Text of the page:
Reese Witherspoon plays against type
There’s a moment in her new romantic comedy, How Do You Know, when Reese Witherspoon makes an unusual request of Owen Wilson.
He’s her unreliable boyfriend Matty – a major-league pitcher who can’t resist the lure of other females. She plays Lisa, a young woman whose entire life has revolved around softball and who can’t cope emotionally when she’s dropped from her team.
So along comes this crucial moment when Lisa says to Matty: “If I wake up in the middle of the night and start crying, just ignore me, please.” Witherspoon cites this speech as an example of something she herself would never say in real life.
“I usually play really verbal characters, and this woman is sort of more interior,” Witherspoon points out.
That made Lisa a fascinating challenge, because Witherspoon couldn’t really draw on her own life experiences to portray her.
“I’ve done a lot of comedies where a woman talks about her romantic dynamics and is always kind of talking about men and what she should do. But this is a woman who has a hard time conveying her emotions and doesn’t even really want to talk about things -which is sort of an interesting female character.”
In the film, which opens Dec. 17, Lisa thinks her whole life is slipping away because, at 31, she’s been cut from her team. Because she’s uneasy talking about feelings, she feels emotionally isolated. Furthermore, her romantic life is in turmoil because of Matty’s irresponsibility and the unexpected intrusion into her world of another male. This is George (Paul Rudd), whose own life is falling apart because he’s the target of a federal investigation into high-stakes financial crimes.
Oscar-winning writer-director James L. Brooks says his film is really about love – or rather about the saving grace of love for people whose lives are in chaos.
The title is essentially asking: How do you know when you’re in love? Witherspoon thinks this is a great question for a movie to pose. She also suggests that nobody is capable of answering it better than Brooks, whose earlier hits include Terms of Endearment and As Good as It Gets.
Jack Nicholson, who plays George’s amoral old dad in the film, figures that Brooks is maybe the best screenwriter in the world. For Witherspoon, the script for this movie was a continuing revelation.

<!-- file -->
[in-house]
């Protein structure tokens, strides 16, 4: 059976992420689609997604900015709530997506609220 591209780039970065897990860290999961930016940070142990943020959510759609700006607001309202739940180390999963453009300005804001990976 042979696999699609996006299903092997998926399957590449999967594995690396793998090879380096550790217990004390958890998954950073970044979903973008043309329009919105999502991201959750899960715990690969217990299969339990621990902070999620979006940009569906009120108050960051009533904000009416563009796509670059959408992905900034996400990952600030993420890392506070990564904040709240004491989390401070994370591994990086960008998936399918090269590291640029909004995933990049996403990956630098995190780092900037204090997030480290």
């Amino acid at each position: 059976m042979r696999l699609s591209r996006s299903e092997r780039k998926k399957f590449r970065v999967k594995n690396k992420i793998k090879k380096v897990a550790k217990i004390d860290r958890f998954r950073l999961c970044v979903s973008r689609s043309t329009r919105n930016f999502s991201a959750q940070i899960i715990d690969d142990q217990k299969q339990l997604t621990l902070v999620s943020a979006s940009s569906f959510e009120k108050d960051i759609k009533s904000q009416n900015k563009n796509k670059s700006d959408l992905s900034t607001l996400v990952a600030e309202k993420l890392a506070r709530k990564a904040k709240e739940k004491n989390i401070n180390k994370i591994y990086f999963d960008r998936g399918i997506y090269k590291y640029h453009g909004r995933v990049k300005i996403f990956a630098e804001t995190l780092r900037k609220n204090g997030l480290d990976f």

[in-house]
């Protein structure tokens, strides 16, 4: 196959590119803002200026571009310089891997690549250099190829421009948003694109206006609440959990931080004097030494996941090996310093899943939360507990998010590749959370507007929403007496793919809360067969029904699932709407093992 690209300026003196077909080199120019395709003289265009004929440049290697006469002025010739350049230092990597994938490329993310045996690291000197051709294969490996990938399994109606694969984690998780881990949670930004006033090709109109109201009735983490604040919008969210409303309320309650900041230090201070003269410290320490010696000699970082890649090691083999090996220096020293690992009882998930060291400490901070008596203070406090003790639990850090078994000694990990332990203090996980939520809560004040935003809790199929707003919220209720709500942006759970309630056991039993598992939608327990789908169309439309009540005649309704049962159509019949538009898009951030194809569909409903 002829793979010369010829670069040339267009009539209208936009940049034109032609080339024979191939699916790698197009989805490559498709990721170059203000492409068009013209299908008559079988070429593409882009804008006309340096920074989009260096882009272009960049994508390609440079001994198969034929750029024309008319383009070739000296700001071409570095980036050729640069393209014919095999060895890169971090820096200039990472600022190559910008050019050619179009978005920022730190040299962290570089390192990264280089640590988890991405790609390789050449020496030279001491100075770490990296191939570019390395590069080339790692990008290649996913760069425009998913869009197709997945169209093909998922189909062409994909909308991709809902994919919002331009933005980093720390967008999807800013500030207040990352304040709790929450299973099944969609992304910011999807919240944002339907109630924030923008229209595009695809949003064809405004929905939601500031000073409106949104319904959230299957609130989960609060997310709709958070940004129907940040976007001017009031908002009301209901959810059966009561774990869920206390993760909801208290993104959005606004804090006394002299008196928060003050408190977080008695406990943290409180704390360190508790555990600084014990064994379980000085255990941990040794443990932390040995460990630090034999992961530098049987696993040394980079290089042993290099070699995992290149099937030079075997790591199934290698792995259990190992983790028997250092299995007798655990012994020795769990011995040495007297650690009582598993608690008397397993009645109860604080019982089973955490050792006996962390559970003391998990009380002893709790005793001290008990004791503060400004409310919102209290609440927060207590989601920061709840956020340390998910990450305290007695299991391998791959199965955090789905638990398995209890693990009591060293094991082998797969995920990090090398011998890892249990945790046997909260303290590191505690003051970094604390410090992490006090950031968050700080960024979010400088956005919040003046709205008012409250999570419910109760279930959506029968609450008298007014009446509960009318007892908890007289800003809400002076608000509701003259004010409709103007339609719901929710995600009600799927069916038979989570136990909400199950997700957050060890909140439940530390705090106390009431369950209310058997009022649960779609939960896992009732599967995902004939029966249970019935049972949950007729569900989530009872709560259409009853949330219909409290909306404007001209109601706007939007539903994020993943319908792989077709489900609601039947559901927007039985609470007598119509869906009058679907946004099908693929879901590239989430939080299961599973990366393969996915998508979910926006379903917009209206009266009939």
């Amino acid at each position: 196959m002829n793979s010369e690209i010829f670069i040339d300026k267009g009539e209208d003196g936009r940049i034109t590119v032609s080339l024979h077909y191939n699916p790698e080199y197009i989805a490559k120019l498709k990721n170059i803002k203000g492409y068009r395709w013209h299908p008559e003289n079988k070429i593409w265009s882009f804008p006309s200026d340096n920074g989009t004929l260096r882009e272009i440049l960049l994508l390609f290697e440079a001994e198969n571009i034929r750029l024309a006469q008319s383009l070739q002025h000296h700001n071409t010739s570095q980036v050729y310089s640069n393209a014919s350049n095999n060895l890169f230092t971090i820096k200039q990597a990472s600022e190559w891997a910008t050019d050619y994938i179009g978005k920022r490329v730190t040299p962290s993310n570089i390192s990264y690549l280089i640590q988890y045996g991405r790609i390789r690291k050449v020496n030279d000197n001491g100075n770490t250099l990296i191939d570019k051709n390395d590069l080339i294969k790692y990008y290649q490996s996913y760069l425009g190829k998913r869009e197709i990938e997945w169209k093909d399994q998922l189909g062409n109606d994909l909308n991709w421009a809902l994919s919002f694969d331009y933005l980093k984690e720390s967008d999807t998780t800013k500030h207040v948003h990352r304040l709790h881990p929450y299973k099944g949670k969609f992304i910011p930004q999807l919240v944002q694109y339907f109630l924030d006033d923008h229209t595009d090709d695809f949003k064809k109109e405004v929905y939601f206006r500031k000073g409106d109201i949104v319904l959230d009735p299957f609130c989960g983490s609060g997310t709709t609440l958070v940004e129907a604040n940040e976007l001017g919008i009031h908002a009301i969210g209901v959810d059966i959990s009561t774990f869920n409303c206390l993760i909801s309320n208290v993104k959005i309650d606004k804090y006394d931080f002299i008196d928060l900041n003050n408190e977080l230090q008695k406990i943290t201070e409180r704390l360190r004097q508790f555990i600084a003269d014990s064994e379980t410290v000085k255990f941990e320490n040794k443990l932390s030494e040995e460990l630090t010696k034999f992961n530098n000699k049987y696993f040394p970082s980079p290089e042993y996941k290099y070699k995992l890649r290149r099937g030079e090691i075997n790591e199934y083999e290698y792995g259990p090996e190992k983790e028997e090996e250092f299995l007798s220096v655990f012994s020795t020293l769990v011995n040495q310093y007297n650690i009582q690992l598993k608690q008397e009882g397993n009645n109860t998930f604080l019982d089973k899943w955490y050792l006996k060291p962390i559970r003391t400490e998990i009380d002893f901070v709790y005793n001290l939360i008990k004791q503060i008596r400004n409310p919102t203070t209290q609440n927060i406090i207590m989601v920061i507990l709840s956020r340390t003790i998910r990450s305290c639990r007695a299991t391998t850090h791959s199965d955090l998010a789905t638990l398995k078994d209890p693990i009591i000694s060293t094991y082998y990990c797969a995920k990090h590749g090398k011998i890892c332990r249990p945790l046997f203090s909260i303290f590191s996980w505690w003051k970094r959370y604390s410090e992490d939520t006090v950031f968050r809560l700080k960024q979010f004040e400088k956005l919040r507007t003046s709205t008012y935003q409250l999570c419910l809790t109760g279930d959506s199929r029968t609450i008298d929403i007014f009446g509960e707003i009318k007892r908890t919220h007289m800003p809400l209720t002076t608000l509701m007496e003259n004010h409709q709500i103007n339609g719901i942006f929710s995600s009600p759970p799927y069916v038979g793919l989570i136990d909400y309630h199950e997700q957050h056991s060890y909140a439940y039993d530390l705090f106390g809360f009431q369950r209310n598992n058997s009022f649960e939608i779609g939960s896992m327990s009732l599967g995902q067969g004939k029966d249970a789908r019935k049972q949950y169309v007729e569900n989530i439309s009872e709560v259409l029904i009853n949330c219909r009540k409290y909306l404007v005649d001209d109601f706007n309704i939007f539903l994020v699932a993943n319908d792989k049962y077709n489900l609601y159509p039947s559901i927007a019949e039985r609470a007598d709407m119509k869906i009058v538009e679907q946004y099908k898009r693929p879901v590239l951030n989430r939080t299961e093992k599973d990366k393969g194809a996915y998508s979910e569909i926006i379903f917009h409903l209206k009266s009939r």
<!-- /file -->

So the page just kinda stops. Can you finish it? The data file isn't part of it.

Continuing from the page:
“The great thing about working with Jim is that it was all there. The character was in his head for a while, and then it was all on the page. Sometimes, you’d come in and you’d look at the dialogue and say, ‘How am I going to make this come out of my mouth and sound real?'”
But, of course, it would sound real. Which is why making a Jim Brooks film was a new experience for the 34-year-old actress. At times, Lisa may feel so emotionally constrained that she’s a woman of few words – but in Brooks’s screenplays, every word counts.
“I never had this experience as an actor where everything, down to the word, was exactly what my character would say. I had to find a way to create a character around this perfect dialogue, and the biggest challenge for me was that she was not verbal and that I’m used to playing really talkative characters and women who speak about their relationships and talk about love and dynamics and boys with their girlfriends.”
By contrast, Witherspoon was playing the type of young woman who’s apt to say: “Shut up. I don’t want to talk to you right now. I have to go.”
A character who isn’t even sure she ever wants to have a family represents something alien to Witherspoon. Again, an interesting challenge. “And I think Jim wrote it beautifully – someone who is not afraid to be honest in maybe not wanting what other women want. Obviously, it’s not myself. I have two kids, I’m very sort of settled down. But it was cool to play that girl.”
It was also cool to be sharing the screen with Owen Wilson and Paul Rudd.
“How lucky am I to work with two of the most talented, funny, attractive, hysterical men?” she giggles. What also intrigued her was that her scenes with one co-star had a different dynamic from her scenes with the other. It’s was like shifting to “a totally different movie . . . like being in two different plays that intersect at the end.”
In fact, the dialogue often gave her the feeling of being in a stage play.
“It’s a testament to the writing that you can play a scene in 26 different ways. You can play it funny, you can play it sad, you can play it all different ways.”
One of the high points of the film is a disastrous blind date between Witherspoon and Rudd. As an exercise, the two of them switched parts and read each other’s lines – and this gave them a deeper understanding of the scene’s comic and emotional dynamic.
Softball represented a different kind of challenge when Witherspoon accepted the role. Lisa only has a few ball scenes at the start of the film, but the actress worked hard. She wanted to be physically convincing in these scenes, but she also wanted to understand the psychology of a dedicated sports person.
“It was incredible. . . . I’m not really that athletic, so when Jim said he wanted detail and specificity, he was really saying, ‘I want you to work with coaches and train.’ I did it for four months, three hours a day.
“I’m still not any good at softball, but I learned a lot. It’s a totally different culture. Someone who is an athlete – she walks differently, she carries herself differently, she has a different emotional approach to life. . . . To a play a character who has a shelf life or an expiration date or knows that, by the beginning of her 30s her career’s over, was an interesting culture to explore.”